A scourge of rural Africa, the tsetse fly is genetically deciphered

An international team of researchers led by the Yale School of Public Health has successfully sequenced the genetic code of the tsetse fly, opening the door to scientific breakthroughs that could reduce or end the scourge of African sleeping sickness in sub-Saharan Africa. The study is published in the journal Science.

It took nearly 10 years and more than 140 scientists from numerous countries to map the genome of the fly, also known as Glossina morsitans. Tsetse flies are the sole insect vectors of a disease that threatens the health of millions of people and devastates livestock herds.

The genetic blueprint will provide researchers with the codes for the proteins that make up the tsetse fly, which is slightly larger than a common housefly. It is essentially a “parts list” of what the organism is made from. Access to the blueprint is expected to accelerate research into the tsetse fly’s unique biology and promote the development of improved tsetse control methods as well as the development of new control strategies.

“This is a major milestone for the tsetse research community,” said Geoffrey M. Attardo, a research scientist at the Yale School of Public Health and the paper’s lead author. “Our hope is that this resource will facilitate functional research and be an ongoing contribution to the vector biology community.” The effort has already resulted in eight research articles that expand on the genome data using functional genomics methods and are being published under the banner “Tsetse Genome Biology Collection” in the PLOS-wide journals.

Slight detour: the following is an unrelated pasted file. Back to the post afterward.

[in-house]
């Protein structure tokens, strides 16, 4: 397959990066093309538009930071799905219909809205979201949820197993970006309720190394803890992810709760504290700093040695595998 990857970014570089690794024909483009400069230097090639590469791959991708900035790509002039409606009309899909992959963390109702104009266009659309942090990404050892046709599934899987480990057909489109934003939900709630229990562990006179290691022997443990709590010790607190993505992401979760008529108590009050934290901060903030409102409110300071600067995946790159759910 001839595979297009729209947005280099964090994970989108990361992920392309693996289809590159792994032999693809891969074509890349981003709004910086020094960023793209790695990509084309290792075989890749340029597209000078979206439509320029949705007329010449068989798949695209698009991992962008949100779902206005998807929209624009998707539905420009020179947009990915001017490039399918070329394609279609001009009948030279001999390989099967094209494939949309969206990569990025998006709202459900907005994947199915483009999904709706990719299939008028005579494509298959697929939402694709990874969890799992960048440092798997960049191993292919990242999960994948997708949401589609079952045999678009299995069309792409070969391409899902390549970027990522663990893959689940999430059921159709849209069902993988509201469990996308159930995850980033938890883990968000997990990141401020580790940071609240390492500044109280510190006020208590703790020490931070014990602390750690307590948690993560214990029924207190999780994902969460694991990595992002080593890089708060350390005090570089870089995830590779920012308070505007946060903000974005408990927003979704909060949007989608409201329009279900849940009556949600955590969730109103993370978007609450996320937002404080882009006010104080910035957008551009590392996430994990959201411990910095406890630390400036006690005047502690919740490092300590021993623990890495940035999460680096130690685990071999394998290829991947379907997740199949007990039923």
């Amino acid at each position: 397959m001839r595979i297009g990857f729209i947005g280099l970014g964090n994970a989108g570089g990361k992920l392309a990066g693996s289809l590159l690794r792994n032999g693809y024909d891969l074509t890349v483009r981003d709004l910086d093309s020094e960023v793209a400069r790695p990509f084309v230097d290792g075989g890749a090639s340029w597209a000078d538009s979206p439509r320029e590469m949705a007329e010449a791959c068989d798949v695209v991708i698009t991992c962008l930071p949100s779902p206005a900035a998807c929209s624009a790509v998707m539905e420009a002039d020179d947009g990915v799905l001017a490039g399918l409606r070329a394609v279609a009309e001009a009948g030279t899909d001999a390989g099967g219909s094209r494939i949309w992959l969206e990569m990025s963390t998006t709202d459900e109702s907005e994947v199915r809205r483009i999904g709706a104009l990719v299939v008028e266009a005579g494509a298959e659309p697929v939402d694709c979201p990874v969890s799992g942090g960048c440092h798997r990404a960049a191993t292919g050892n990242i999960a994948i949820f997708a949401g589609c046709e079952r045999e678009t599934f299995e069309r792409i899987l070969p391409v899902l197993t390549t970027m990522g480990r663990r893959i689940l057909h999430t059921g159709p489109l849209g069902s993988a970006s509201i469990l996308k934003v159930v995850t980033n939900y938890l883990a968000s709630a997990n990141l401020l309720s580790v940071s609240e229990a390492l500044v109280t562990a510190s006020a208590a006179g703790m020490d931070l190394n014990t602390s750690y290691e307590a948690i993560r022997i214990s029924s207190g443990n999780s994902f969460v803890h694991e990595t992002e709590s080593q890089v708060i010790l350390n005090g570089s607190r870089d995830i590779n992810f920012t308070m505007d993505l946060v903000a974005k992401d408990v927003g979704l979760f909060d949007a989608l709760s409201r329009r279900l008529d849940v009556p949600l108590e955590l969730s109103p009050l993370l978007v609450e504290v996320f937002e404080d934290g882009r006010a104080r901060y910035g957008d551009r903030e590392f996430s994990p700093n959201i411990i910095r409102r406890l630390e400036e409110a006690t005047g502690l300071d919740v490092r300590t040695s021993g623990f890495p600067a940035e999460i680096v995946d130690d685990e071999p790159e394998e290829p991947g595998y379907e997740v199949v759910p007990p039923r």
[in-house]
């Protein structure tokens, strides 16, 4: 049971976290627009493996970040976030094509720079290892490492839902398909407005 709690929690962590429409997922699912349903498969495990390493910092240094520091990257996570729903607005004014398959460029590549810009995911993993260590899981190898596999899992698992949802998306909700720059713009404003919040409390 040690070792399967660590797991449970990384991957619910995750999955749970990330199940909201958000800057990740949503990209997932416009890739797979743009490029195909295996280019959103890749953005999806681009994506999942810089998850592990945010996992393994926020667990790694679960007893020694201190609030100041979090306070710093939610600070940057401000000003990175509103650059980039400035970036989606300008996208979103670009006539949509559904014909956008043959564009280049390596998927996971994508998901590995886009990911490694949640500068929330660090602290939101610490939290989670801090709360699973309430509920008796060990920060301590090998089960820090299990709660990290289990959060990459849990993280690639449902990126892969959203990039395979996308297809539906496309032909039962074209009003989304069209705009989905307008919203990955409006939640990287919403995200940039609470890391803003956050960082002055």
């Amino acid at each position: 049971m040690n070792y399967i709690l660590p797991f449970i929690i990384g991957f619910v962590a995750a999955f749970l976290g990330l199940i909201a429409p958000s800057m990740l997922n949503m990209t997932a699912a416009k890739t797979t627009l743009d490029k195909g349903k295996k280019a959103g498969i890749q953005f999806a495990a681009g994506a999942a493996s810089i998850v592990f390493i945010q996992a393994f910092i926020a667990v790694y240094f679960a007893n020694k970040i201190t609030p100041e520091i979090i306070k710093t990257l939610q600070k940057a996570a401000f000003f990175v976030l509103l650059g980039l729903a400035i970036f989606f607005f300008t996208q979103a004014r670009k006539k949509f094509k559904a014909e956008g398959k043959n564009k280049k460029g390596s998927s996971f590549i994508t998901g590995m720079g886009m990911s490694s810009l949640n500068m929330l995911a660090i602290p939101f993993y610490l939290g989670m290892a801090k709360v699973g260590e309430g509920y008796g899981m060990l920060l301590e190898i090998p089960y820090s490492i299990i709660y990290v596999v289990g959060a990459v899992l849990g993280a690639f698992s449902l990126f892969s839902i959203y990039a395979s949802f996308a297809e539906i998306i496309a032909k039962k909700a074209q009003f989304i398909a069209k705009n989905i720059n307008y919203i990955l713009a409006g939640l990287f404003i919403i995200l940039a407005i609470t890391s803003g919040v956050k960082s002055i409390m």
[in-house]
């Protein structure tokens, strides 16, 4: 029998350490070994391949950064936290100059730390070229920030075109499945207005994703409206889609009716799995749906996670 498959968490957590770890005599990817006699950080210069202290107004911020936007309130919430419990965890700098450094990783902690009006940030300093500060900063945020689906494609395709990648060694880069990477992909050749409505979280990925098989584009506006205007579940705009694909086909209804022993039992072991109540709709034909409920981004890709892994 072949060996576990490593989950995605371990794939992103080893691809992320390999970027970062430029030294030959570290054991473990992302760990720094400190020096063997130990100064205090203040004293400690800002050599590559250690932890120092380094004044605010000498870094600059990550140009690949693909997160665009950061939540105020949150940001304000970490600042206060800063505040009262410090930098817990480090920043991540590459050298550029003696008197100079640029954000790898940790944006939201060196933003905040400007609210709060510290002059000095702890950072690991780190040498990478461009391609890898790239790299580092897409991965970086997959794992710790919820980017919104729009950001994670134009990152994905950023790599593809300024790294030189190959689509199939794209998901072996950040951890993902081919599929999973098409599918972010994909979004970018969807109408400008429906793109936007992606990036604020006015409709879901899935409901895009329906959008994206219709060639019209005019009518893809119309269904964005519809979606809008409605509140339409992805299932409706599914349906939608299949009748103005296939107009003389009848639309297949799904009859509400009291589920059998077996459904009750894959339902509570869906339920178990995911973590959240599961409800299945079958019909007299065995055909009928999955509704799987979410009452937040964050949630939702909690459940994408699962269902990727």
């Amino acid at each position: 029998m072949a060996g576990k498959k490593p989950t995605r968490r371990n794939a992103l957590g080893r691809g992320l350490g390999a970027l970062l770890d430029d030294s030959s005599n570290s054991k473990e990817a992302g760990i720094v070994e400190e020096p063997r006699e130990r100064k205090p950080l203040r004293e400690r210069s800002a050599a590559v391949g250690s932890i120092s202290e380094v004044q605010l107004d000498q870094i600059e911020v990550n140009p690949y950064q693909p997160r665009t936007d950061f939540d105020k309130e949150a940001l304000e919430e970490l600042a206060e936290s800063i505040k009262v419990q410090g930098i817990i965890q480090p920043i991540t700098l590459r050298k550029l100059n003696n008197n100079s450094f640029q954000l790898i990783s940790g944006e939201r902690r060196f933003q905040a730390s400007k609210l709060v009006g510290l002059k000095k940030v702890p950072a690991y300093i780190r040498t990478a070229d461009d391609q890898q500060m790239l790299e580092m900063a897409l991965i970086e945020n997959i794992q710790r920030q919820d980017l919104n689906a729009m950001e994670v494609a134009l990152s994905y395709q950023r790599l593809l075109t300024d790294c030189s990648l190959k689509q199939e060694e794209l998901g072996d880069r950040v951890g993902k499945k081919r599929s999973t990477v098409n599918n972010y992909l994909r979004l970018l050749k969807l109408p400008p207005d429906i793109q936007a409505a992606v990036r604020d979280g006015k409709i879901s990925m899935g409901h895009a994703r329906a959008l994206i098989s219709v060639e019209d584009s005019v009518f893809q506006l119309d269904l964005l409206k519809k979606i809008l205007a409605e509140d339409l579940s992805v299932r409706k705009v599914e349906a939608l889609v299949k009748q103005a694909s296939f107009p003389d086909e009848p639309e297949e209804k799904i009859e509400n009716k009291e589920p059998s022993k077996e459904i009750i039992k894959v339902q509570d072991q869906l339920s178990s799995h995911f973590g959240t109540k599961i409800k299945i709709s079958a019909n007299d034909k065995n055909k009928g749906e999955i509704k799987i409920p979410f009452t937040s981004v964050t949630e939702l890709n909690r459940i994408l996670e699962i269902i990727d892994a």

While there are drugs to combat sleeping sickness, they are expensive, have many undesirable side effects, and are difficult to administer in wide swaths of rural Africa where the disease is most pronounced. Left untreated, sleeping sickness is 100% fatal.

The researchers had to overcome numerous challenges — technical, biological and economic — in order to decipher the complete sequence. As with most genome projects the researchers had to limit their analysis to a single genetic line in order to improve the assembly of small fragments of sequence data — thousands of letters of code — into large scaffolds that contain millions of letters of code. This became an issue because only a small amount of genetic material is obtainable from each fly, and unlike other insects, one tsetse female gives birth to very few offspring. The genome contains approximately 366 million letters of code, which is equivalent to about 10% of those in the human genome.